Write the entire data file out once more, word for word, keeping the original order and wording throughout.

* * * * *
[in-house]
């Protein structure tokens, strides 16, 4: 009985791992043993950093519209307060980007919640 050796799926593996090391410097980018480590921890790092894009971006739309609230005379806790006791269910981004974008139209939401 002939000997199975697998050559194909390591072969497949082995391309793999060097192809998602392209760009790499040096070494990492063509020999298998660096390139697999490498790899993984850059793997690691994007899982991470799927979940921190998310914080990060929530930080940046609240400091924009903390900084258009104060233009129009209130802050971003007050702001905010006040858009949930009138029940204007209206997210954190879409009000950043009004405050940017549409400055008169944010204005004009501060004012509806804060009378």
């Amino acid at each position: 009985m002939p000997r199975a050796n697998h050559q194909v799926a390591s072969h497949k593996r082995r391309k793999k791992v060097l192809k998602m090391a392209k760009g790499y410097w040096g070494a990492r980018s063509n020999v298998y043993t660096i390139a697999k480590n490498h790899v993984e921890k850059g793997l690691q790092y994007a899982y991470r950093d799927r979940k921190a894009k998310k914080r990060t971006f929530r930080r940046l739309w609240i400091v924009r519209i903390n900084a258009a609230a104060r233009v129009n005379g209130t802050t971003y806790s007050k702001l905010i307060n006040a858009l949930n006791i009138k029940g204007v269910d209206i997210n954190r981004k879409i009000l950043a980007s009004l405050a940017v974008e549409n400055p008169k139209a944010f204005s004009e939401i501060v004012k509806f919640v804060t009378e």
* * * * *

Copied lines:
[in-house]
């Protein structure tokens, strides 16, 4: 009985791992043993950093519209307060980007919640 050796799926593996090391410097980018480590921890790092894009971006739309609230005379806790006791269910981004974008139209939401 002939000997199975697998050559194909390591072969497949082995391309793999060097192809998602392209760009790499040096070494990492063509020999298998660096390139697999490498790899993984850059793997690691994007899982991470799927979940921190998310914080990060929530930080940046609240400091924009903390900084258009104060233009129009209130802050971003007050702001905010006040858009949930009138029940204007209206997210954190879409009000950043009004405050940017549409400055008169944010204005004009501060004012509806804060009378």
């Amino acid at each position: 009985m002939p000997r199975a050796n697998h050559q194909v799926a390591s072969h497949k593996r082995r391309k793999k791992v060097l192809k998602m090391a392209k760009g790499y410097w040096g070494a990492r980018s063509n020999v298998y043993t660096i390139a697999k480590n490498h790899v993984e921890k850059g793997l690691q790092y994007a899982y991470r950093d799927r979940k921190a894009k998310k914080r990060t971006f929530r930080r940046l739309w609240i400091v924009r519209i903390n900084a258009a609230a104060r233009v129009n005379g209130t802050t971003y806790s007050k702001l905010i307060n006040a858009l949930n006791i009138k029940g204007v269910d209206i997210n954190r981004k879409i009000l950043a980007s009004l405050a940017v974008e549409n400055p008169k139209a944010f204005s004009e939401i501060v004012k509806f919640v804060t009378e």